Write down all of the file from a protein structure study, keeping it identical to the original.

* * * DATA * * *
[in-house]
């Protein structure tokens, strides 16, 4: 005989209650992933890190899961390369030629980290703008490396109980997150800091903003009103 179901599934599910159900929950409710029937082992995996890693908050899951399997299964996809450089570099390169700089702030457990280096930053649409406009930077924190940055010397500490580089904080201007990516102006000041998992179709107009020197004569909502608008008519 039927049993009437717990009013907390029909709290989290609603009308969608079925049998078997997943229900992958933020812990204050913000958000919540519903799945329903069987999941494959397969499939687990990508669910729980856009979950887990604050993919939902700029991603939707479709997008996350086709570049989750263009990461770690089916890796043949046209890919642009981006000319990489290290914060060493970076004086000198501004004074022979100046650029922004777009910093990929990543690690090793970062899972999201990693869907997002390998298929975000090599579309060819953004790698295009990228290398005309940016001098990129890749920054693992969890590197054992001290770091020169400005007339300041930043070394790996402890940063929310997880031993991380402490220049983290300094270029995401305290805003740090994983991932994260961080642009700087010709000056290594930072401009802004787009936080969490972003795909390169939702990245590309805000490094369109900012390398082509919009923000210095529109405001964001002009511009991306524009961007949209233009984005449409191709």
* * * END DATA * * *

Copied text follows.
[in-house]
């Protein structure tokens, strides 16, 4: 005989209650992933890190899961390369030629980290703008490396109980997150800091903003009103 179901599934599910159900929950409710029937082992995996890693908050899951399997299964996809450089570099390169700089702030457990280096930053649409406009930077924190940055010397500490580089904080201007990516102006000041998992179709107009020197004569909502608008008519 039927049993009437717990009013907390029909709290989290609603009308969608079925049998078997997943229900992958933020812990204050913000958000919540519903799945329903069987999941494959397969499939687990990508669910729980856009979950887990604050993919939902700029991603939707479709997008996350086709570049989750263009990461770690089916890796043949046209890919642009981006000319990489290290914060060493970076004086000198501004004074022979100046650029922004777009910093990929990543690690090793970062899972999201990693869907997002390998298929975000090599579309060819953004790698295009990228290398005309940016001098990129890749920054693992969890590197054992001290770091020169400005007339300041930043070394790996402890940063929310997880031993991380402490220049983290300094270029995401305290805003740090994983991932994260961080642009700087010709000056290594930072401009802004787009936080969490972003795909390169939702990245590309805000490094369109900012390398082509919009923000210095529109405001964001002009511009991306524009961007949209233009984005449409191709």